As regular readers know, I’ve been working on an academic paper on medical romances, so I’ve read just about everything published from an academic or clinical point of view on medical romances — not exactly an amazing feat, since there is so little. Sometimes I come across a claim that has me scratching my head, like this one:
“These [medical romance] novels draw attention to the romantic possibilities of primary care and the apparent inevitability of uncontrolled passions of emergency medicine, especially as practiced on aeroplanes.” — Brandon D. Kelly, thelancet.com, Vol. 370, October 27, 2007.
Kelly is an Irish psychiatrist who read twenty medical romance on holiday and wrote a short tongue-in-cheek letter to the editor on them for The Lancet, which is one of the oldest and most influential medical journals. the BBC picked the story up, and Kelly elaborated:
If you were to take these novels literally, one would think uncontrolled passion is an inevitable consequence of working in the emergency room
The most amusing thing about this coverage is that it led major news outlets like the BBC and US News to breathlessly report, about fifty years after medical romance was well established, that “The medical romance novel appears to be a major subgenre within this category.” US News is on it!
While of course it is true that medical romance fiction highlights workplace romance, I disagree with the “uncontrolled passions” bit, at least as far as the ocntemporary medical romances I’ve been reading. I haven’t found a single case of “uncontrolled passion” in the clinical setting.
It’s true that the protagonists experience occasional “intrusive thoughts” about their romantic interest. Here are some examples from the Brides of Penhally Bay series:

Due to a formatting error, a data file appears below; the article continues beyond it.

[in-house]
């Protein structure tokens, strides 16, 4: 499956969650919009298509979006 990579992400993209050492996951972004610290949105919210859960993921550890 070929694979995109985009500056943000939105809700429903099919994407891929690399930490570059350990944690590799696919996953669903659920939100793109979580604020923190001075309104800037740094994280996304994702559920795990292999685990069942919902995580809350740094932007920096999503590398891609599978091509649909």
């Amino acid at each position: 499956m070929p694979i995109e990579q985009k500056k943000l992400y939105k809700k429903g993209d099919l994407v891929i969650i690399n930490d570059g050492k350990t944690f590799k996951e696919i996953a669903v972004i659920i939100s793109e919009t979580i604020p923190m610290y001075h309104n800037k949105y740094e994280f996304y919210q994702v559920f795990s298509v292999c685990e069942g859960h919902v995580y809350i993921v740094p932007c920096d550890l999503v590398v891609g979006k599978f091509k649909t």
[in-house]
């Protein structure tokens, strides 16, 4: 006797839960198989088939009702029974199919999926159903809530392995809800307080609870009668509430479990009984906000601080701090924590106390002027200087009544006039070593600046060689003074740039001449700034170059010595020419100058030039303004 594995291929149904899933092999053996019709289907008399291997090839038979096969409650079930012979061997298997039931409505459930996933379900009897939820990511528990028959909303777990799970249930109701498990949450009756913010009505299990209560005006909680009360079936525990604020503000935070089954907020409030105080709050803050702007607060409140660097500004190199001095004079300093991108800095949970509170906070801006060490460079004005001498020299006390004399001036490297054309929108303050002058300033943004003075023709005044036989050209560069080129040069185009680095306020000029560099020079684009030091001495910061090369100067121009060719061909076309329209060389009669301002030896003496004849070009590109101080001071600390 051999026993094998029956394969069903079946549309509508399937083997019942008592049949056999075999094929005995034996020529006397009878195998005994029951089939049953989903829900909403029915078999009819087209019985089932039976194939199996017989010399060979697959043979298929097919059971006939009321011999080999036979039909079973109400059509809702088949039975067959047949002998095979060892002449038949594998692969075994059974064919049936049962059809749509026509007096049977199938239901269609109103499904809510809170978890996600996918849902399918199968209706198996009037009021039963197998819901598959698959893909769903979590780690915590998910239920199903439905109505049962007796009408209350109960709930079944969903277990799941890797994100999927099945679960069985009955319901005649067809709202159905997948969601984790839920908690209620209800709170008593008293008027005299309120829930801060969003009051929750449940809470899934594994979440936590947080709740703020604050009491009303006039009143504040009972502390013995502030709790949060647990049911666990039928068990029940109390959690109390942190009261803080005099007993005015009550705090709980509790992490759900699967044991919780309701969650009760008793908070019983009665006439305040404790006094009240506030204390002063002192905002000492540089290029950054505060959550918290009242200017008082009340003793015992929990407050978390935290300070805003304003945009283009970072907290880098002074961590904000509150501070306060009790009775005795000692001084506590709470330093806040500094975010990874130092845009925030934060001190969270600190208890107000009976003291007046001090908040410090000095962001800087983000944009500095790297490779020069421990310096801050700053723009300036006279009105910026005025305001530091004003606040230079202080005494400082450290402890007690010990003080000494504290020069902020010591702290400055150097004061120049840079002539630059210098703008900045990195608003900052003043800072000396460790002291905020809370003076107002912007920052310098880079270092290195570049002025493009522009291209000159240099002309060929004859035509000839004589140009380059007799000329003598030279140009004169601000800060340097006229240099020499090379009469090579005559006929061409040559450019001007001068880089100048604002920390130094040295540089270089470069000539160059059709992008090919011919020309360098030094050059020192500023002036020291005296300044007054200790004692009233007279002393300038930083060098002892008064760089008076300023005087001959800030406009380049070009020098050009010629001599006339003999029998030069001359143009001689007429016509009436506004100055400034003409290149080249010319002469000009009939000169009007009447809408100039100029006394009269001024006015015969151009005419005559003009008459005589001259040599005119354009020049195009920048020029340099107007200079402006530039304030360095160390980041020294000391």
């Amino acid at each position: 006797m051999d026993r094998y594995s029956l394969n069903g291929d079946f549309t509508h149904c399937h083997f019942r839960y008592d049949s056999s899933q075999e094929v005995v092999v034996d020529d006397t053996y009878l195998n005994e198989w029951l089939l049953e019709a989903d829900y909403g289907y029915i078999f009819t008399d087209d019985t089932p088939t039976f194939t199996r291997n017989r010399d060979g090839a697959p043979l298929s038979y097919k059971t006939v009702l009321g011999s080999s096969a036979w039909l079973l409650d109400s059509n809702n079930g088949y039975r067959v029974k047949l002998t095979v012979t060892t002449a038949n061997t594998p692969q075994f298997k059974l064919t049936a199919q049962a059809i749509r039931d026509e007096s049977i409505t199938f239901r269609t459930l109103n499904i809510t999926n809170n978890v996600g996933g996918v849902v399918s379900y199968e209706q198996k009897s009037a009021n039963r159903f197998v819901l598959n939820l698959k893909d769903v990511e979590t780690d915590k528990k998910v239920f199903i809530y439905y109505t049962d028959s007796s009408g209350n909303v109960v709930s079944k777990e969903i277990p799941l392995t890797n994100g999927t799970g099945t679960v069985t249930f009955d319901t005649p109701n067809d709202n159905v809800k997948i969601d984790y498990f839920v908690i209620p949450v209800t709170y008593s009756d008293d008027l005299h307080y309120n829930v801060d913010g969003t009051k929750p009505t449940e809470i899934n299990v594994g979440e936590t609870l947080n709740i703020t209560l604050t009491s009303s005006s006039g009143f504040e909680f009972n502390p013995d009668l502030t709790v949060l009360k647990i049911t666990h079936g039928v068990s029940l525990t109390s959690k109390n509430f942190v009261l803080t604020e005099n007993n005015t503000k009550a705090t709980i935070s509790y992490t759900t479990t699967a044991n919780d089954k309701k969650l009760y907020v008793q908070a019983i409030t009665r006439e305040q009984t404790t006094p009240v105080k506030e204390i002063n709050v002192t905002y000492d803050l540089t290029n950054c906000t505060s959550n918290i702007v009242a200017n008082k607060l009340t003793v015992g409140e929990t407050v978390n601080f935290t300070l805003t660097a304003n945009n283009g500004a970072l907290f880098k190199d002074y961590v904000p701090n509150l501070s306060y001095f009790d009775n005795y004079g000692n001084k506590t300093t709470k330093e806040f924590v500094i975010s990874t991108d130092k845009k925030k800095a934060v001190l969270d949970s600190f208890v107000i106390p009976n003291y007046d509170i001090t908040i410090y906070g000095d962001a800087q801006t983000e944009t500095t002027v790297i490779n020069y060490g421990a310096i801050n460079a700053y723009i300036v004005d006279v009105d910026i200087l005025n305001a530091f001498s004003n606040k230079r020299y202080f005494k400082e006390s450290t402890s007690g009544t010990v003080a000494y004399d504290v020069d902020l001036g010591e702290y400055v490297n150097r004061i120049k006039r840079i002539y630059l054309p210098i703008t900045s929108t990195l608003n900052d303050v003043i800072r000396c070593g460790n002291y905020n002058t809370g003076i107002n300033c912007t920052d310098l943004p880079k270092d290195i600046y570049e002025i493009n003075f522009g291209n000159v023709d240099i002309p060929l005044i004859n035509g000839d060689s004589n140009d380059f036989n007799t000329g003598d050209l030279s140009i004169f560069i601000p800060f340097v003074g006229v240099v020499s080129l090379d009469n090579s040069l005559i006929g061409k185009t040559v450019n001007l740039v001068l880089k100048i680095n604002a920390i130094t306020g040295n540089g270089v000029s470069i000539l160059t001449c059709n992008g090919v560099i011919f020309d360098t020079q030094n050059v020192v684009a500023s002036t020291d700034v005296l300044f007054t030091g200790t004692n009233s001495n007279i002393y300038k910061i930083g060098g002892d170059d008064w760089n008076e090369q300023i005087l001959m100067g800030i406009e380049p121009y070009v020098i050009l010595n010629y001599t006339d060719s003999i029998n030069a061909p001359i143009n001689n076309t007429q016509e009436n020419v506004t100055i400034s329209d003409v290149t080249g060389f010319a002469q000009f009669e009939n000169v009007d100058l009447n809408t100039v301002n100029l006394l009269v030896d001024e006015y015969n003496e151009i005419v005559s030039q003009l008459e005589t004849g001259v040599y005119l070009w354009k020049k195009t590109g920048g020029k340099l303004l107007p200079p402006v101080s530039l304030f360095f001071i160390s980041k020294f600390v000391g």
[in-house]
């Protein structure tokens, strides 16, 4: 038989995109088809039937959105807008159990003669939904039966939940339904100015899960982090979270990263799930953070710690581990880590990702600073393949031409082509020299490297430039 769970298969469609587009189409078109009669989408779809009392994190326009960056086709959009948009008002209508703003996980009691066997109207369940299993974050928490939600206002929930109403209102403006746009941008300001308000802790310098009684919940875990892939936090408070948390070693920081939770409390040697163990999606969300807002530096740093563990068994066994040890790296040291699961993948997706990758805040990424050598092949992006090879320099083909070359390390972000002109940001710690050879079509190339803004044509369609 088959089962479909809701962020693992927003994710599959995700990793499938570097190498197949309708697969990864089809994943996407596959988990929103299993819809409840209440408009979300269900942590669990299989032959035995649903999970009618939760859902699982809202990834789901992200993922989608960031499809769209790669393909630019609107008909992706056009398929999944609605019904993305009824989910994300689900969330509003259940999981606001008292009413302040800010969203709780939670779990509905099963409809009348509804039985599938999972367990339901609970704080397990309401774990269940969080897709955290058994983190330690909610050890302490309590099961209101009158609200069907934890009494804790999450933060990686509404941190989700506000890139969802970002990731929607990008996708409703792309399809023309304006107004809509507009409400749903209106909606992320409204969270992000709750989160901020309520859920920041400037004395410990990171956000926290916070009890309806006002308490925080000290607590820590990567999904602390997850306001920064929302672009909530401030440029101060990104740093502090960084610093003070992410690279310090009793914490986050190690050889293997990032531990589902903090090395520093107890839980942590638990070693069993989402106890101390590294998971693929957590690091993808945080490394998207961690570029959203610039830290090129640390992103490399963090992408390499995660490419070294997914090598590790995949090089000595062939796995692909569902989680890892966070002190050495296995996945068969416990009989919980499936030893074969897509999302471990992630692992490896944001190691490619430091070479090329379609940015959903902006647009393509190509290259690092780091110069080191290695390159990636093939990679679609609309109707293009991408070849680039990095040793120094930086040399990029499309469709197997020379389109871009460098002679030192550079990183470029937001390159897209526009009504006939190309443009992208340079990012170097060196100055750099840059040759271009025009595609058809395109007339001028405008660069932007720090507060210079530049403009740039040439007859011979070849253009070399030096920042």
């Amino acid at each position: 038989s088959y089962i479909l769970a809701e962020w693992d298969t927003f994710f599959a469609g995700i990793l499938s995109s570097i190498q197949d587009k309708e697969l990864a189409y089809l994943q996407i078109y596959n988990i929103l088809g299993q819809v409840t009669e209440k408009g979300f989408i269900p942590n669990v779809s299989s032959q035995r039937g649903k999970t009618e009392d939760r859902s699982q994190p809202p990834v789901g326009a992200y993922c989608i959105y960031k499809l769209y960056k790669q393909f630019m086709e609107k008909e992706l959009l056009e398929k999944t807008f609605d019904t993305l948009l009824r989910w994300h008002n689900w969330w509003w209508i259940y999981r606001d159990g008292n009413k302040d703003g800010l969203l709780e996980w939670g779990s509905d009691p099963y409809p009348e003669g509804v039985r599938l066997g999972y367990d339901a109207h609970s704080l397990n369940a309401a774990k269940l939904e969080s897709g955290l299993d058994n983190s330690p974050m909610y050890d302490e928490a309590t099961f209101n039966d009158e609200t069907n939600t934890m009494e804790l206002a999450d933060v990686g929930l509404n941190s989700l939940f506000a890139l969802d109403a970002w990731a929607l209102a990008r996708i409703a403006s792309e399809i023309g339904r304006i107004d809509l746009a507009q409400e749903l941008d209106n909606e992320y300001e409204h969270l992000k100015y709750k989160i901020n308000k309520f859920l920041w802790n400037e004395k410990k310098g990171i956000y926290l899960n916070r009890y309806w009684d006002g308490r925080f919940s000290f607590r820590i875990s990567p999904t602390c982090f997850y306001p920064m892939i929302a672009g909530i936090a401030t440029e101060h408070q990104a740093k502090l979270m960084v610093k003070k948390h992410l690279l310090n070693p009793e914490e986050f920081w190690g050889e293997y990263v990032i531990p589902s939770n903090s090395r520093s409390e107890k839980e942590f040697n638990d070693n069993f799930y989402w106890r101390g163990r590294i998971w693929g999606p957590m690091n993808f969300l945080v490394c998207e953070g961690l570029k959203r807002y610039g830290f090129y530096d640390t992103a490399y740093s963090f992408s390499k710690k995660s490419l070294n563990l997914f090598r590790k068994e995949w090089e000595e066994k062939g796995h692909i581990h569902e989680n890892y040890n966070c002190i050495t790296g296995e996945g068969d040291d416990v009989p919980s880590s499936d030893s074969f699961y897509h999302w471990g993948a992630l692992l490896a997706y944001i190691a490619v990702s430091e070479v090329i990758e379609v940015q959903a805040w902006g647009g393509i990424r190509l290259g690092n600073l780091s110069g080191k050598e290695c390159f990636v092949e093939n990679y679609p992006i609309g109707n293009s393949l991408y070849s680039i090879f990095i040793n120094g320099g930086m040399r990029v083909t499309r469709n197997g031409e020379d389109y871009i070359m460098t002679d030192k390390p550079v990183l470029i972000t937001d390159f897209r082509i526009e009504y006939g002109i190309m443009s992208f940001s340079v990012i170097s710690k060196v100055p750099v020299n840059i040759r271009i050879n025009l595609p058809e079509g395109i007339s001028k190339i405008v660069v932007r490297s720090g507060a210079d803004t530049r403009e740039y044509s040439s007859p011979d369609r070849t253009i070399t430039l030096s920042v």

For now he was going to have to switch his brain into rescue mode and, as hard as it would be, he’d have to force himself to forget that the slender woman up ahead was anything other than a professional colleague. — Metcalfe, Josie (2011-03-01). The Doctor’s Bride by Sunrise (Brides of Penhally Bay) (p. 24). Harlequin Enterprises. Kindle Edition.
Every second of the journey she’d been overwhelmingly aware that the car following in their wake was being driven by Adam Donnelly, — Metcalfe, Josie (2011-03-01). The Doctor’s Bride by Sunrise (Brides of Penhally Bay) (p. 25). Harlequin Enterprises. Kindle Edition.
He wasn’t going to let the fact that he could smell the fresh apple scent of Alison’s shampoo affect him. No, siree! Neither was he going to pay any heed to the fact that he could hear her breathing. …Kacj made himself breathe slowly, in and out, and gradualyl his concentration returned.” Taylor, Jennifer (2011-04-01). The Surgeon’s Fatherhood Surprise (Brides of Penhally Bay) (Loc. 1489. Harlequin Enterprises. Kindle Edition.
Dragan. ‘All right. I trust you.’ Melinda hadn’t. The thought skidded into Dragan’s mind before he could stop it. He pushed the idea away. Now wasn’t the time to start thinking about the way his life had been turned upside down. He had a duty to his patients. — Hardy, Kate (2011-05-01). The Doctor’s Royal Love-Child (Brides of Penhally Bay) (p. 89). Harlequin Enterprises. Kindle Edition.